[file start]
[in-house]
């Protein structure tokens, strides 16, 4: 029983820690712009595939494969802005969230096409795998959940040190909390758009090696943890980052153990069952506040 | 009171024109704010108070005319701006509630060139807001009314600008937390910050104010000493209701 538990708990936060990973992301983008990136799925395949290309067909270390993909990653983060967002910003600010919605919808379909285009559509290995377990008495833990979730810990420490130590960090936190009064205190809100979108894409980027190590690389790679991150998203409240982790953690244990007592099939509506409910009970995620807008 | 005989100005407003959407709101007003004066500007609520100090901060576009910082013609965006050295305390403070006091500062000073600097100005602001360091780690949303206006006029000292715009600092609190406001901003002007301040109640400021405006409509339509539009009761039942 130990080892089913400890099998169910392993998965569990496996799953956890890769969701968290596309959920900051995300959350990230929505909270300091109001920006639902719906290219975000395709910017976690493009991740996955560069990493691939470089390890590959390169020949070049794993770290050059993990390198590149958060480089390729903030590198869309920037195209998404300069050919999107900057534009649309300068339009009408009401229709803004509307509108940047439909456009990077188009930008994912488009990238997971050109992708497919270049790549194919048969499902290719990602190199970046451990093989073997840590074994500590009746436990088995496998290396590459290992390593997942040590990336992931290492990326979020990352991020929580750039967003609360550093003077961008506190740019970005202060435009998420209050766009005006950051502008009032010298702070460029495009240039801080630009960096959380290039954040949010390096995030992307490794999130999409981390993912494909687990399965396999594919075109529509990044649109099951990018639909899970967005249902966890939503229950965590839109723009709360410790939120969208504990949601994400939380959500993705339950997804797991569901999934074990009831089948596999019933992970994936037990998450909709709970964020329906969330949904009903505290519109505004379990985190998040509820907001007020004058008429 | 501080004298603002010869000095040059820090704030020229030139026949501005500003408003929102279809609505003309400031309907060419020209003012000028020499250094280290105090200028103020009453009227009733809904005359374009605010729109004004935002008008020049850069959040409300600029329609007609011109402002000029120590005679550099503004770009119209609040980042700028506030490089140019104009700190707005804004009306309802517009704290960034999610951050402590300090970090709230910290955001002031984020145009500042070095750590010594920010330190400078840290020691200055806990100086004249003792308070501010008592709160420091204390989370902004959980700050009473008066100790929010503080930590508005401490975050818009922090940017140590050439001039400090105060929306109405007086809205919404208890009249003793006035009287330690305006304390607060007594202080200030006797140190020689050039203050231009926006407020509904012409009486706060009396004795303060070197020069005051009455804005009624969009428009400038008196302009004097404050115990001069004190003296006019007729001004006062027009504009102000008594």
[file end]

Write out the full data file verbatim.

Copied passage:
[in-house]
């Protein structure tokens, strides 16, 4: 029983820690712009595939494969802005969230096409795998959940040190909390758009090696943890980052153990069952506040 | 009171024109704010108070005319701006509630060139807001009314600008937390910050104010000493209701 538990708990936060990973992301983008990136799925395949290309067909270390993909990653983060967002910003600010919605919808379909285009559509290995377990008495833990979730810990420490130590960090936190009064205190809100979108894409980027190590690389790679991150998203409240982790953690244990007592099939509506409910009970995620807008 | 005989100005407003959407709101007003004066500007609520100090901060576009910082013609965006050295305390403070006091500062000073600097100005602001360091780690949303206006006029000292715009600092609190406001901003002007301040109640400021405006409509339509539009009761039942 130990080892089913400890099998169910392993998965569990496996799953956890890769969701968290596309959920900051995300959350990230929505909270300091109001920006639902719906290219975000395709910017976690493009991740996955560069990493691939470089390890590959390169020949070049794993770290050059993990390198590149958060480089390729903030590198869309920037195209998404300069050919999107900057534009649309300068339009009408009401229709803004509307509108940047439909456009990077188009930008994912488009990238997971050109992708497919270049790549194919048969499902290719990602190199970046451990093989073997840590074994500590009746436990088995496998290396590459290992390593997942040590990336992931290492990326979020990352991020929580750039967003609360550093003077961008506190740019970005202060435009998420209050766009005006950051502008009032010298702070460029495009240039801080630009960096959380290039954040949010390096995030992307490794999130999409981390993912494909687990399965396999594919075109529509990044649109099951990018639909899970967005249902966890939503229950965590839109723009709360410790939120969208504990949601994400939380959500993705339950997804797991569901999934074990009831089948596999019933992970994936037990998450909709709970964020329906969330949904009903505290519109505004379990985190998040509820907001007020004058008429 | 501080004298603002010869000095040059820090704030020229030139026949501005500003408003929102279809609505003309400031309907060419020209003012000028020499250094280290105090200028103020009453009227009733809904005359374009605010729109004004935002008008020049850069959040409300600029329609007609011109402002000029120590005679550099503004770009119209609040980042700028506030490089140019104009700190707005804004009306309802517009704290960034999610951050402590300090970090709230910290955001002031984020145009500042070095750590010594920010330190400078840290020691200055806990100086004249003792308070501010008592709160420091204390989370902004959980700050009473008066100790929010503080930590508005401490975050818009922090940017140590050439001039400090105060929306109405007086809205919404208890009249003793006035009287330690305006304390607060007594202080200030006797140190020689050039203050231009926006407020509904012409009486706060009396004795303060070197020069005051009455804005009624969009428009400038008196302009004097404050115990001069004190003296006019007729001004006062027009504009102000008594």